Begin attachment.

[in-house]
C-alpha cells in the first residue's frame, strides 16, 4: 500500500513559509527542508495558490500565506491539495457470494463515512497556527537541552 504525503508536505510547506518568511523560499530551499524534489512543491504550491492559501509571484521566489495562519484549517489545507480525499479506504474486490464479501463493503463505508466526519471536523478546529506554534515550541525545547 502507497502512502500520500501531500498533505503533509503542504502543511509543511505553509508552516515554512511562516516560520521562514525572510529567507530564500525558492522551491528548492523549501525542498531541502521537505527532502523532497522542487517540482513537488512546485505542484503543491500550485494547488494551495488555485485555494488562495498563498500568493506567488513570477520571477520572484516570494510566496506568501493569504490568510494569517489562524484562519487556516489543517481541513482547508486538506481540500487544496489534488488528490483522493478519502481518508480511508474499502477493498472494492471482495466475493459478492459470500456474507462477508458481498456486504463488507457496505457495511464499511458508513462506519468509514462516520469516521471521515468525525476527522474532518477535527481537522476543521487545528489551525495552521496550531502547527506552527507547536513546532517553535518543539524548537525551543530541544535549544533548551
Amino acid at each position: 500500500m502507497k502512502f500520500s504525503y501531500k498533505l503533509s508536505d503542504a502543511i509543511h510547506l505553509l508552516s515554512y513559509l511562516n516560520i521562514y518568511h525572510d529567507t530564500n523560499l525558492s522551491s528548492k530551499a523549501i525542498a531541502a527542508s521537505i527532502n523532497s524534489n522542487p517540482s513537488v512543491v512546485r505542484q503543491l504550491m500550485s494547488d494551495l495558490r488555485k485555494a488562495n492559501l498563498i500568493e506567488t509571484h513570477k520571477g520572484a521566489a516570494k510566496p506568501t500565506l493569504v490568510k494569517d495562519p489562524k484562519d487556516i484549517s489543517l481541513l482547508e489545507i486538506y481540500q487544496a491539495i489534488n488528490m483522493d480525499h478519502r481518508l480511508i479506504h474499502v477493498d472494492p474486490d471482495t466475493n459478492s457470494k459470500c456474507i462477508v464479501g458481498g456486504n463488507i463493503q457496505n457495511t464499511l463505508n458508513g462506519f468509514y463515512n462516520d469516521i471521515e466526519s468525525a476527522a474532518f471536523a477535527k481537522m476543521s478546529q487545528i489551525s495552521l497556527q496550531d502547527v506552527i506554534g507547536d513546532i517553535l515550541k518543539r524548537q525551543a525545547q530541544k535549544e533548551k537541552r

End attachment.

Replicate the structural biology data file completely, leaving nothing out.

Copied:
[in-house]
C-alpha cells in the first residue's frame, strides 16, 4: 500500500513559509527542508495558490500565506491539495457470494463515512497556527537541552 504525503508536505510547506518568511523560499530551499524534489512543491504550491492559501509571484521566489495562519484549517489545507480525499479506504474486490464479501463493503463505508466526519471536523478546529506554534515550541525545547 502507497502512502500520500501531500498533505503533509503542504502543511509543511505553509508552516515554512511562516516560520521562514525572510529567507530564500525558492522551491528548492523549501525542498531541502521537505527532502523532497522542487517540482513537488512546485505542484503543491500550485494547488494551495488555485485555494488562495498563498500568493506567488513570477520571477520572484516570494510566496506568501493569504490568510494569517489562524484562519487556516489543517481541513482547508486538506481540500487544496489534488488528490483522493478519502481518508480511508474499502477493498472494492471482495466475493459478492459470500456474507462477508458481498456486504463488507457496505457495511464499511458508513462506519468509514462516520469516521471521515468525525476527522474532518477535527481537522476543521487545528489551525495552521496550531502547527506552527507547536513546532517553535518543539524548537525551543530541544535549544533548551
Amino acid at each position: 500500500m502507497k502512502f500520500s504525503y501531500k498533505l503533509s508536505d503542504a502543511i509543511h510547506l505553509l508552516s515554512y513559509l511562516n516560520i521562514y518568511h525572510d529567507t530564500n523560499l525558492s522551491s528548492k530551499a523549501i525542498a531541502a527542508s521537505i527532502n523532497s524534489n522542487p517540482s513537488v512543491v512546485r505542484q503543491l504550491m500550485s494547488d494551495l495558490r488555485k485555494a488562495n492559501l498563498i500568493e506567488t509571484h513570477k520571477g520572484a521566489a516570494k510566496p506568501t500565506l493569504v490568510k494569517d495562519p489562524k484562519d487556516i484549517s489543517l481541513l482547508e489545507i486538506y481540500q487544496a491539495i489534488n488528490m483522493d480525499h478519502r481518508l480511508i479506504h474499502v477493498d472494492p474486490d471482495t466475493n459478492s457470494k459470500c456474507i462477508v464479501g458481498g456486504n463488507i463493503q457496505n457495511t464499511l463505508n458508513g462506519f468509514y463515512n462516520d469516521i471521515e466526519s468525525a476527522a474532518f471536523a477535527k481537522m476543521s478546529q487545528i489551525s495552521l497556527q496550531d502547527v506552527i506554534g507547536d513546532i517553535l515550541k518543539r524548537q525551543a525545547q530541544k535549544e533548551k537541552r